Over the summer, Warner Brothers made the controversial move to scrap the half-filmed Batgirl movie, which did not land well with many fans, particularly those who are leading the forefront of the Brendan Fraiser Renassaince movement. This also inspired a larger, more complex conversation revolving around this question: Are all movies …bad now?
Probably not, but the “restructuring” of various movie studios seems to have a lot of directors scrambling at the idea that their movie could be next. The Russo Brothers, known for their longstanding relationship with Marvel, told Variety that the move was unprecedented. “It’s rare that I can think of something that high profile, that expensive, that was murdered in such a way,” Joe Russo said of the Batgirl debacle. “It’s sad, but we’re at a time in the business where corporate sociopathy is going to rear its head because people are scared.”
Even though some people are scared, the brothers don’t feel bothered by the changing tides in the movie industry. When they were told that their Netflix blockbuster The Gray Man, would only play in theaters for a week, Joe says that he wasn’t surprised. “I’ve got four kids, so I can identify Gen Z’s habits pretty accurately,” Joe Russo said. “They don’t have the same emotional connection to watching things in a theater.” Okay but some of them still do!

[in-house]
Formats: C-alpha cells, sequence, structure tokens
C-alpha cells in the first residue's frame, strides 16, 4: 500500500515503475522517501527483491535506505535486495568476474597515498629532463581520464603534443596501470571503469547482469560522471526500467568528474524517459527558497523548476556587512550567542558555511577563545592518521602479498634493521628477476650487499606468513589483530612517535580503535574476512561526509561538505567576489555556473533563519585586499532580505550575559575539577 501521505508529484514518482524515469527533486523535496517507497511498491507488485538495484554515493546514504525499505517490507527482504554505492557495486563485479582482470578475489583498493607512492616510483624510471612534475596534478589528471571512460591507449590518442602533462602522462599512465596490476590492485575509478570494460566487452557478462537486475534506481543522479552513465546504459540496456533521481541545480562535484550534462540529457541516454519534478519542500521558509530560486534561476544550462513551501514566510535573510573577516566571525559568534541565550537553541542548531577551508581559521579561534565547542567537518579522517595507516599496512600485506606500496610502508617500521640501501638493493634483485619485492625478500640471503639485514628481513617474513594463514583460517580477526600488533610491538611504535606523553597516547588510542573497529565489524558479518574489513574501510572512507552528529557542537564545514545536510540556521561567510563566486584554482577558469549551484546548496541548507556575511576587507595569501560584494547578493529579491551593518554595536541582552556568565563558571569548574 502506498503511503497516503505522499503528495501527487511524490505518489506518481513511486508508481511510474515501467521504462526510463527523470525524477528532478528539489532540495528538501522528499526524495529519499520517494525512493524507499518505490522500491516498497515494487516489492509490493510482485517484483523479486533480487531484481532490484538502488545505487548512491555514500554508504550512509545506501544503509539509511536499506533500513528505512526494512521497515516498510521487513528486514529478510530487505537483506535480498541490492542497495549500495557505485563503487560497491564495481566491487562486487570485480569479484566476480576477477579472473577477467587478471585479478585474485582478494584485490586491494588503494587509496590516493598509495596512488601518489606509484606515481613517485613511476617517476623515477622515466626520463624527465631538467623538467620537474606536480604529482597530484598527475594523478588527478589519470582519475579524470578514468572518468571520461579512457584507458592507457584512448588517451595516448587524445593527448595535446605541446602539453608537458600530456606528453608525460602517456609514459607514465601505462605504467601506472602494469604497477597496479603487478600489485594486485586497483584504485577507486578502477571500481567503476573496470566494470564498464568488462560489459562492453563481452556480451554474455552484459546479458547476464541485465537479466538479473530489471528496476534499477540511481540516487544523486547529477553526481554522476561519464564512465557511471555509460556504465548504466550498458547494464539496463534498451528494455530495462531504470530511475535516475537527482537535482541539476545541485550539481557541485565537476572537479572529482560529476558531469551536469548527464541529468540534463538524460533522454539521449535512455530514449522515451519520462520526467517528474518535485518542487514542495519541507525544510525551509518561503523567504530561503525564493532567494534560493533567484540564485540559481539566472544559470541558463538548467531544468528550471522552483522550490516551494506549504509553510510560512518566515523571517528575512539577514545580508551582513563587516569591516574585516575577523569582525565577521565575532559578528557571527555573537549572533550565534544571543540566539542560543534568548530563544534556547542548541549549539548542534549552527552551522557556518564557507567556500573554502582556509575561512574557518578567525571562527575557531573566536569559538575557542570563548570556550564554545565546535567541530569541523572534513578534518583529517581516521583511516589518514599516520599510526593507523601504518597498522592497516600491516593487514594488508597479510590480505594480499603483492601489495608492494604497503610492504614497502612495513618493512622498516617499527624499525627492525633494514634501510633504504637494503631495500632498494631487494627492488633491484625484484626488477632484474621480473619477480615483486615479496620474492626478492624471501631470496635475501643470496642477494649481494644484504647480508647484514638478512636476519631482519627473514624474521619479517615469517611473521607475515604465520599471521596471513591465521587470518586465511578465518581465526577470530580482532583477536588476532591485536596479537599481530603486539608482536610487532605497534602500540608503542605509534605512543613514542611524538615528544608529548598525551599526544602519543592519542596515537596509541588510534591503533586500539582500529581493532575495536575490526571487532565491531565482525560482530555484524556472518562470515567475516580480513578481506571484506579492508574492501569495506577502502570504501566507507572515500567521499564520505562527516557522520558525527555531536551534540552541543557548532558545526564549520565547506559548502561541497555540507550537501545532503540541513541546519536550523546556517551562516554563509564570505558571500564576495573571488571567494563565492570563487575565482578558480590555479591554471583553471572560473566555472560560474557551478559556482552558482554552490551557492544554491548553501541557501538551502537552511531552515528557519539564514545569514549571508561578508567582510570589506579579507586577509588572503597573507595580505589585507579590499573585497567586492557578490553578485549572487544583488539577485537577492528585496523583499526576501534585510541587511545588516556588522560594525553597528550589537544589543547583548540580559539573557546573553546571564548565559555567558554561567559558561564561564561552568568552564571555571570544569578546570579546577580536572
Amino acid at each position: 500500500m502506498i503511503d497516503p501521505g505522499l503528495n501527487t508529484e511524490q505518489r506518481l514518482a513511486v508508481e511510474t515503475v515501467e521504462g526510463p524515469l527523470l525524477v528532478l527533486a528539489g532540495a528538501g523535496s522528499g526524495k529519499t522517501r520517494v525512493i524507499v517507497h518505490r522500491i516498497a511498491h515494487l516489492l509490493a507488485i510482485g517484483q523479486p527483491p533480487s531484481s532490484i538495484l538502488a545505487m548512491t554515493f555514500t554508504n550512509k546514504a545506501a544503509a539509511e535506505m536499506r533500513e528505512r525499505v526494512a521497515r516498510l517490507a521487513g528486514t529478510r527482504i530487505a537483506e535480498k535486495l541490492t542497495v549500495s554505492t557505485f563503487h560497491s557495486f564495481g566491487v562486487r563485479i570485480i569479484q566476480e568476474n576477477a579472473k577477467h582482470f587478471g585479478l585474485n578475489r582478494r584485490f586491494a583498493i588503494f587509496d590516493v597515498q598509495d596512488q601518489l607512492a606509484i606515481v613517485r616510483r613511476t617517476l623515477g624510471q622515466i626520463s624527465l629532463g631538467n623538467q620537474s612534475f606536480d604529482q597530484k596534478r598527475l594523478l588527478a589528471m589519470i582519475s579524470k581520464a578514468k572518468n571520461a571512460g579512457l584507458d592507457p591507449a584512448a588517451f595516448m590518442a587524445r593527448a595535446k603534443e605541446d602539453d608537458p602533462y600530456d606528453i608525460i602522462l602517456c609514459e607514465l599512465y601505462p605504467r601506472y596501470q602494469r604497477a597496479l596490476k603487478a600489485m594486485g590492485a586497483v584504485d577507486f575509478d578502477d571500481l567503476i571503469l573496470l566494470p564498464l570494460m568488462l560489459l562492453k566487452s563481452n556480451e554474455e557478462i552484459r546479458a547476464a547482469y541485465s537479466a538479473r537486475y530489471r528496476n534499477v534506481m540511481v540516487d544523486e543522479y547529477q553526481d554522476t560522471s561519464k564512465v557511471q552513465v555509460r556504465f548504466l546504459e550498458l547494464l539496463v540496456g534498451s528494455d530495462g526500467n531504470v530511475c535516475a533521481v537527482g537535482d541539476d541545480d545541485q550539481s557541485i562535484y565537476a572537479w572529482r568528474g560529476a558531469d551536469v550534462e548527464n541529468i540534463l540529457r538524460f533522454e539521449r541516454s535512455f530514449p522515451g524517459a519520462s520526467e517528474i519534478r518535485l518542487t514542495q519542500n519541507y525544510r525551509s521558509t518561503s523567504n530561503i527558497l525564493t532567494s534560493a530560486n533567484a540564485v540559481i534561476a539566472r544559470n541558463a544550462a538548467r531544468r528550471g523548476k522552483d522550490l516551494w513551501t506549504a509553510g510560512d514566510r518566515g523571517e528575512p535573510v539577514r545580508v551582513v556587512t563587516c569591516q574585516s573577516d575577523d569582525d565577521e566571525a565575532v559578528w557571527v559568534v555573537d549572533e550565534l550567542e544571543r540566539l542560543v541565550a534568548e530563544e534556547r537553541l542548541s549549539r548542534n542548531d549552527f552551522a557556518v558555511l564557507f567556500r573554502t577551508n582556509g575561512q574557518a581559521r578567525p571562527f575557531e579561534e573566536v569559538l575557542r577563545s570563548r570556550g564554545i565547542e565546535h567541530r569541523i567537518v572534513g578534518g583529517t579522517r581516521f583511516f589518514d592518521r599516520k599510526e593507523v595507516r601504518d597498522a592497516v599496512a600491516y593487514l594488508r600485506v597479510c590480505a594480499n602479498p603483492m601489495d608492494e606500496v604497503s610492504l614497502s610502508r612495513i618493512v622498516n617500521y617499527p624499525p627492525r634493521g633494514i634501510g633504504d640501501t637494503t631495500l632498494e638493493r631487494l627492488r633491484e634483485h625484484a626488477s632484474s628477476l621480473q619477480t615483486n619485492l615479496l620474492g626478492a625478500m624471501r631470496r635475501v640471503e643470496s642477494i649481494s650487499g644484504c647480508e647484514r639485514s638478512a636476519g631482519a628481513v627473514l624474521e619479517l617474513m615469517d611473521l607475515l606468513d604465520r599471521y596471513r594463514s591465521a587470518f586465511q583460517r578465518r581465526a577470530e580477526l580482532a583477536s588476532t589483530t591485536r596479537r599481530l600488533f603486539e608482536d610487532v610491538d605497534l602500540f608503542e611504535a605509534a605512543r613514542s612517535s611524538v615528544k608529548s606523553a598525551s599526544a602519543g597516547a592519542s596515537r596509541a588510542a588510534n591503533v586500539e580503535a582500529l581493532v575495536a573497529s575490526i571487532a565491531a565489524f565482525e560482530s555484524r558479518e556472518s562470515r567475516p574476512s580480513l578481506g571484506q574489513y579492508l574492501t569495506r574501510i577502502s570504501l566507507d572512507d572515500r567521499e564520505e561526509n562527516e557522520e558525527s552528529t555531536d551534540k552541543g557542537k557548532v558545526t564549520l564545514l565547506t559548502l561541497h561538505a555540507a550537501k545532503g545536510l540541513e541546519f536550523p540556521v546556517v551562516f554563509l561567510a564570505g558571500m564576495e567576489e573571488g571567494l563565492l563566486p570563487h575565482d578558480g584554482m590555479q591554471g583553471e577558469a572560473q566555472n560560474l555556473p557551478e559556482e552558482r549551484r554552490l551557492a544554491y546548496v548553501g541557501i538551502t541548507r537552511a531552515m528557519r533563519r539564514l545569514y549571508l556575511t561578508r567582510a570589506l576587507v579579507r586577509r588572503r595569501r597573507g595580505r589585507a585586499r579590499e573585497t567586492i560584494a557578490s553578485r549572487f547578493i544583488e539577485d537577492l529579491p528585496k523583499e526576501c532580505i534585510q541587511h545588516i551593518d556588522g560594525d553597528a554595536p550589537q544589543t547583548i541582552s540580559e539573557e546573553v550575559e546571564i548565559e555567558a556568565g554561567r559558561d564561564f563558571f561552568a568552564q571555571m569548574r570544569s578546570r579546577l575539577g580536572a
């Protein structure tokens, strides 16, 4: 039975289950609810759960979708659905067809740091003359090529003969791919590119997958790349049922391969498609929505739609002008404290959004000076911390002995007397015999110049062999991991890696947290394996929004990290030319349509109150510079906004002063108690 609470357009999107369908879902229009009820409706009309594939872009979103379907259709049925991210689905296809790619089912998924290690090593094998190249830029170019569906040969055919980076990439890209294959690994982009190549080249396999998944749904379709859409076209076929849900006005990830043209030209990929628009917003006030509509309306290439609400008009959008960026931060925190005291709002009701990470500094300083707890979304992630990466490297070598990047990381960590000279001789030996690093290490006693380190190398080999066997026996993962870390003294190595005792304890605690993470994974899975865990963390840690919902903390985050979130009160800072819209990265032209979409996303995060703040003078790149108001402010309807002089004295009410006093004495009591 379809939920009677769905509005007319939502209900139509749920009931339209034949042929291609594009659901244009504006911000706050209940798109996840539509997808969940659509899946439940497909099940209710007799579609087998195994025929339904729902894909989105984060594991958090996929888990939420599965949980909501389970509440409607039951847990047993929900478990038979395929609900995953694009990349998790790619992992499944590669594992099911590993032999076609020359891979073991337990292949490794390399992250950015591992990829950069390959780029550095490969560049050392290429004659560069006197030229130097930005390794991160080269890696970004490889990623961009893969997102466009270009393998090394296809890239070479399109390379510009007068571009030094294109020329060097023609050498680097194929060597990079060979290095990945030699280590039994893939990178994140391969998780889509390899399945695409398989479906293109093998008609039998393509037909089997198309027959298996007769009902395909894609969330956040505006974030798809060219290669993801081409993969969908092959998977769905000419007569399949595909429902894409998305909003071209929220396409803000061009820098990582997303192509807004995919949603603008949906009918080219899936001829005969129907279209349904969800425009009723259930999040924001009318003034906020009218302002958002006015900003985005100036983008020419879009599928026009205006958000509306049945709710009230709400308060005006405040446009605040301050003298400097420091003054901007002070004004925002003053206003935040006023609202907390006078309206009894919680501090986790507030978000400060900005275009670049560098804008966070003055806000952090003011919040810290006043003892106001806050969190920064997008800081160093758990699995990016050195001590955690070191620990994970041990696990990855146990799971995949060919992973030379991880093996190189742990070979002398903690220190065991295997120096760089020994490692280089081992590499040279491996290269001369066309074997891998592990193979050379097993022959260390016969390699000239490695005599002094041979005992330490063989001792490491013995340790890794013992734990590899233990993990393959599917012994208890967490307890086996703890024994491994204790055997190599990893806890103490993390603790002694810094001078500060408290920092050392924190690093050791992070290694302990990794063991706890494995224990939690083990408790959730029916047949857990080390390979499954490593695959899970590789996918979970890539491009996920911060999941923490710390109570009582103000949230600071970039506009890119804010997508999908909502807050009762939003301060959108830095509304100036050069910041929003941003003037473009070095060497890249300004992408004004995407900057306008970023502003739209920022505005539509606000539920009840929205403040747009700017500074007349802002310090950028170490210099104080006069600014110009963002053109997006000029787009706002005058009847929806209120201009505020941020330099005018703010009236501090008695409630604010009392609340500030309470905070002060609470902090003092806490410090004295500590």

Russo also thinks that the golden age of films shattering records might be over as simultaneous theatrical/streaming releases become popular. The brother’s insanely successful Marvel movie Avengers: Endgame made over $1 billion in its first weekend in theaters. “It will never happen again,” Russo added. “That was an apex of that era of theatrical filmmaking.” James Cameron will probably have something to say about this in the coming weeks.